EU competition watchdogs are "not yet at a critical stage" in determining whether or not they'll let Ryanair proceed with its latest efforts to take over Aer Lingus, according to Commissioner Joaquin Almunia.
Ryanair tabled its third offer to buy Aer Lingus in a deal that would value its smaller rival at €694m. Ryanair already owns nearly 30pc of Aer Lingus and the European Commission has previously rebuffed an earlier attempt to buy the former state-owned carrier.
But Ryanair boss Michael O'Leary said that the airline had proposed "revolutionary" remedies this time around that he insists should be sufficient in order to secure approval from Brussels for a takeover. Ryanair would still have to persuade Aer Lingus shareholders to agree to a deal.
EU Competition Commissioner Mr Almunia's office has been liaising with a small Ryanair team in the past few months as the airline tries to persuade mandarins that it should be allowed to buy Aer Lingus.
"They are not yet at the critical stage," said Mr Almunia. A final decision isn't due until February 6.
Last month, the commission issued Ryanair with a so-called statement of objections detailing issues it had concerns about despite the remedies proposed by the airline.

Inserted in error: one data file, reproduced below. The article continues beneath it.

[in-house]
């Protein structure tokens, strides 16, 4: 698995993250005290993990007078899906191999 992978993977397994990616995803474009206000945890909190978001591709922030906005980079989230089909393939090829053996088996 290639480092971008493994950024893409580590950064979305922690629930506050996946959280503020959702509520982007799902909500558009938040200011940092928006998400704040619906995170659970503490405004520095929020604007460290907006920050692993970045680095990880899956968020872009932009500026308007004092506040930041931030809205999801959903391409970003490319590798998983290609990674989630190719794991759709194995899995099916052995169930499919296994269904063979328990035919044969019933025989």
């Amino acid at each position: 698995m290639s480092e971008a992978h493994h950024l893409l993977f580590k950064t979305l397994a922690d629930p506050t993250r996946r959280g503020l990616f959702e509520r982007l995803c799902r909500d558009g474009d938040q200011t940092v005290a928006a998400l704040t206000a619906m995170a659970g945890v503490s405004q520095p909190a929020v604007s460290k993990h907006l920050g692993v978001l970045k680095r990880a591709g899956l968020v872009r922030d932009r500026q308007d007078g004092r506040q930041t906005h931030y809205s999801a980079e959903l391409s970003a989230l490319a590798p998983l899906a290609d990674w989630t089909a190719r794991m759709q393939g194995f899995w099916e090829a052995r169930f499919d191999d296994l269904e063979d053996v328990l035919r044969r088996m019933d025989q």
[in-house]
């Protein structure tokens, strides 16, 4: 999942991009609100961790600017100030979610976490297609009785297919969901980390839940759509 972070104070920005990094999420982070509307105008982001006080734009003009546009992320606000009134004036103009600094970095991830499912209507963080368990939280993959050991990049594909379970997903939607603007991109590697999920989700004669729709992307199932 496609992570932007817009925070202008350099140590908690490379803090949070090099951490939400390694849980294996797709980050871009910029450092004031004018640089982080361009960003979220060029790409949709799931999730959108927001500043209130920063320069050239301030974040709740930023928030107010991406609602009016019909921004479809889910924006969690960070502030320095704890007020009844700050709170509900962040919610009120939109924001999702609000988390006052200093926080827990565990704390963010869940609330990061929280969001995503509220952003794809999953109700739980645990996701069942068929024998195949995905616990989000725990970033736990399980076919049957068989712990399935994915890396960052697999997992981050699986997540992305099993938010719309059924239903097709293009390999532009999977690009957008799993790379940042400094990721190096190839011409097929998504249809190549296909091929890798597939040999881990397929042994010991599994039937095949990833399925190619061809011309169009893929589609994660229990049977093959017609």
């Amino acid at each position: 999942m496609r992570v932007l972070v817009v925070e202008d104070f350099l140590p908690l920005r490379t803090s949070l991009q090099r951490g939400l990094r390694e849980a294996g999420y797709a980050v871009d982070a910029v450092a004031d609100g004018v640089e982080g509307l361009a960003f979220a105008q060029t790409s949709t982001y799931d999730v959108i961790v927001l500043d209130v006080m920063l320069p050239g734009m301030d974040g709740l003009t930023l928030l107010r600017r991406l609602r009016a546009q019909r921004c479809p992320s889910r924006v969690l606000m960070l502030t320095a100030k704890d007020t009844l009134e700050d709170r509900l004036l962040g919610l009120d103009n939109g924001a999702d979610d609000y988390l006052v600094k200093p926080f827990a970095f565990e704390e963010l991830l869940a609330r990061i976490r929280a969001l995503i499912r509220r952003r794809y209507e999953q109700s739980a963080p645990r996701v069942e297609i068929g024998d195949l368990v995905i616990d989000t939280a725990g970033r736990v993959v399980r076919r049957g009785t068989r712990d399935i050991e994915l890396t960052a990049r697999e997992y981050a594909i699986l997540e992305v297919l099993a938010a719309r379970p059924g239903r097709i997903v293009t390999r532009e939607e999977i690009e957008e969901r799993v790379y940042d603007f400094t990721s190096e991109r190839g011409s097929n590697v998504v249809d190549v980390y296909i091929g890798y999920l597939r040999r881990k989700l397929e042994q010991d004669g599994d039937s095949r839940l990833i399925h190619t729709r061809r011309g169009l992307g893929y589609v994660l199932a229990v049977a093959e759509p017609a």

The watchdog hasn't been swayed by Ryanair claims that a merger of the two airlines would yield efficiency gains that would, in turn, be passed on to consumers in the form of lower prices and better services.
Ryanair has also proposed surrendering some valuable Aer Lingus take-off and landing slots at Heathrow Airport if it's permitted to proceed with a takeover.
It has sounded out interest from other airlines including British Airways and Virgin.
But the EU's statement of objections deemed the measures so unsatisfactory that it didn't even ask other airlines for their opinion of them.
Michael O'Leary again predicted this week that Aer Lingus would be broken up if Ryanair failed to buy it this time around.